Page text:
A crackdown on international student visa rorters from India and Nepal has hit higher education provider Navitas.
The Perth-based company says enrolment growth has been flat in Australia in the 12 months to June 30 due to a number of challenges.
A key factor is tougher university and Department of Immigration and Border Protection assessments of applicants from Nepal and India, both considered high risk markets for visa rorts, the group’s chief executive Rod Jones says.
“We initially had significant enrolments from countries like Nepal and India,” Mr Jones said.
“However, we made a deliberate decision four months ago to reduce those enrolments because we saw lot of the students were not genuine in that they were interested in migration rather than education.”
He said India, alongside China and Vietnam, continues to be one of its biggest markets.
Macquarie University’s decision to end its contracts with Navitas earlier this year was also having an impact, with the full financial impact expected to hit in 2016.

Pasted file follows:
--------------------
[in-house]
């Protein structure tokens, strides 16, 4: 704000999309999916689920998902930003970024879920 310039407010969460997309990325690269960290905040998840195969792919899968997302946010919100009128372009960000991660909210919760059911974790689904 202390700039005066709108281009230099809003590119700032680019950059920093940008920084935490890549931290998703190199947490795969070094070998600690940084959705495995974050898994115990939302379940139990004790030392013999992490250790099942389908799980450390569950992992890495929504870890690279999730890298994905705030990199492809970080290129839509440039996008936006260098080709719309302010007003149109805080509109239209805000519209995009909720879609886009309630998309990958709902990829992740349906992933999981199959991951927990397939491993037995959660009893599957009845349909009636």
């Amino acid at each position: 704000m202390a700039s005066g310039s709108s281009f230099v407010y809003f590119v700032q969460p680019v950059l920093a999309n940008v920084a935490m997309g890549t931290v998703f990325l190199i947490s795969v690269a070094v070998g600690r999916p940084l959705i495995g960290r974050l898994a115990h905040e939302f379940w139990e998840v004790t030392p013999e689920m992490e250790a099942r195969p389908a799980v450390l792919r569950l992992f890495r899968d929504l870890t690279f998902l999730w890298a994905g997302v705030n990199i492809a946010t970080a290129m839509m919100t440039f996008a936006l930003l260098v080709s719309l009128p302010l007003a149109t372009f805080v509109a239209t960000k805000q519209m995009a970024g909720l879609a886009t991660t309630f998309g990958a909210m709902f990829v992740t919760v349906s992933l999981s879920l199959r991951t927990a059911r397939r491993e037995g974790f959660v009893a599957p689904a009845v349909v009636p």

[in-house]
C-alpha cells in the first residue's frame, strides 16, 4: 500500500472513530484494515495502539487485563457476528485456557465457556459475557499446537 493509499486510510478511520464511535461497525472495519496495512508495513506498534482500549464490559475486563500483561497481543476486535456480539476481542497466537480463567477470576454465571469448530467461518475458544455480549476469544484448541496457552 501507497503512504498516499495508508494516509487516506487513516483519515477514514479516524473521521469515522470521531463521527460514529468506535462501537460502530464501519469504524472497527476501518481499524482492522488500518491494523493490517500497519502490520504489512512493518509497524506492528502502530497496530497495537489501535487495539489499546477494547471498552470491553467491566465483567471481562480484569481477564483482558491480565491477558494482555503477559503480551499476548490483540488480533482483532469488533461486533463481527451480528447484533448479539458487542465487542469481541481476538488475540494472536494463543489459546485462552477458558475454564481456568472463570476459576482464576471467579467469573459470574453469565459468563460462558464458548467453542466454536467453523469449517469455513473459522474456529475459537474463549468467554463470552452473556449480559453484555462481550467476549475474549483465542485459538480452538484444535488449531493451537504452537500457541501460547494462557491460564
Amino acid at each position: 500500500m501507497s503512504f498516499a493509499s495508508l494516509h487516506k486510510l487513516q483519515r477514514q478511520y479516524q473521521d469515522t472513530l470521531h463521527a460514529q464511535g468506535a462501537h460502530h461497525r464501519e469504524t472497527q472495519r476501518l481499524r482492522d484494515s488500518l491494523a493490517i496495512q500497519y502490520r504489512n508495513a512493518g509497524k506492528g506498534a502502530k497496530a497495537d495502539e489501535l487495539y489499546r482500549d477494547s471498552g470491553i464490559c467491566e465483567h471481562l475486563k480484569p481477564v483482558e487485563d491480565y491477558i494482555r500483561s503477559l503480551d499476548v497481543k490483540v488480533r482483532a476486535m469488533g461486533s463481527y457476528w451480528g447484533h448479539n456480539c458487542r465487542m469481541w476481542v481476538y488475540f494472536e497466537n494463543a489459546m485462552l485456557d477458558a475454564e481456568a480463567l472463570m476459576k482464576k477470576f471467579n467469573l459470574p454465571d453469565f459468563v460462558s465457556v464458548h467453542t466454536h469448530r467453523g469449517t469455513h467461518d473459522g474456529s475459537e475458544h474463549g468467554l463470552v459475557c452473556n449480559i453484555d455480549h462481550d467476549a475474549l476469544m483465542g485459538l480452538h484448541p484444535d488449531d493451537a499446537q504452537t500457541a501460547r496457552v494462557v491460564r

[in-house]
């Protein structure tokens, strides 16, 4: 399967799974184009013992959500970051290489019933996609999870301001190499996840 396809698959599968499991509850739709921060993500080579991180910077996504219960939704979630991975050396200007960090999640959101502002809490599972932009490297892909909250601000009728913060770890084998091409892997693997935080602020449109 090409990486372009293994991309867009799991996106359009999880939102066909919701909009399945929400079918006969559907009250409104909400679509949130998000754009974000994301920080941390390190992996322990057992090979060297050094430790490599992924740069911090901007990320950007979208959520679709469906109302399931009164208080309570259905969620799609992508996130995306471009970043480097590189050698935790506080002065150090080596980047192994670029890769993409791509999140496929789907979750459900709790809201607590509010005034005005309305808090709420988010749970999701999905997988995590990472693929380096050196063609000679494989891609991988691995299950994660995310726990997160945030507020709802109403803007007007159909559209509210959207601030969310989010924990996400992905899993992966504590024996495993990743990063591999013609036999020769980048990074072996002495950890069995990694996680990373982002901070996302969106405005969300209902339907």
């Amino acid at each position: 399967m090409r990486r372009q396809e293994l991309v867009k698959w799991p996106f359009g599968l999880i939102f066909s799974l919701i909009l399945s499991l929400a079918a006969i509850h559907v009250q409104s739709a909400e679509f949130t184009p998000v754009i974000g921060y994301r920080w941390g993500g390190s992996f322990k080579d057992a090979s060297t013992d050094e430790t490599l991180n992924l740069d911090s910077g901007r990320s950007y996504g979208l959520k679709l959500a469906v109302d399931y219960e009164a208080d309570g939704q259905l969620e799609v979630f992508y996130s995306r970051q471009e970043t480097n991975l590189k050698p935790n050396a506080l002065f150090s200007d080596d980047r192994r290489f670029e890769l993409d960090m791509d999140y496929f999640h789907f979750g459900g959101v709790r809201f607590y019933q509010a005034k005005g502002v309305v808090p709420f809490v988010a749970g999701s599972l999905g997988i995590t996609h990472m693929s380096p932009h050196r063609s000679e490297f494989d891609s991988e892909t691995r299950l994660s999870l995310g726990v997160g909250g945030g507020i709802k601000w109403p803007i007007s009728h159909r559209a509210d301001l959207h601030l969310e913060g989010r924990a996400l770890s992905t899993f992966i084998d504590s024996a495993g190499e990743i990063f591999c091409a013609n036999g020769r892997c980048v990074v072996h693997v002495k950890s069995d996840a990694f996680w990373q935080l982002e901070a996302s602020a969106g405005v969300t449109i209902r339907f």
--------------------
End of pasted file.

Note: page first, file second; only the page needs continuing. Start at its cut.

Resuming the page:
Excluding Macquarie University operations, total enrolments for the group’s Australian colleges grew by two per cent.
Enrolments at its UK colleges fell 13 per cent due to recent changes to student visa policies, while enrolment rose 18 and 17 per cent at its US and Canadian colleges, respectively.
Navitas has lifted its full year net profit by 39 per cent to $71.8 million in the 2015 financial year, however it has flagged flat earnings for 2015/16.
Its share price was down more than six per cent, or 29 cents, at $4.27 at 1325 AEST.
Clampdown on visa rorts dents Navitas results:
*Profit $71.8m, up 39pct, from $51.6 million a year ago
*Revenue $980.3 million, up 12 pct, from $878.2 million
*Fully franked dividend of 19.5 cents, unchanged.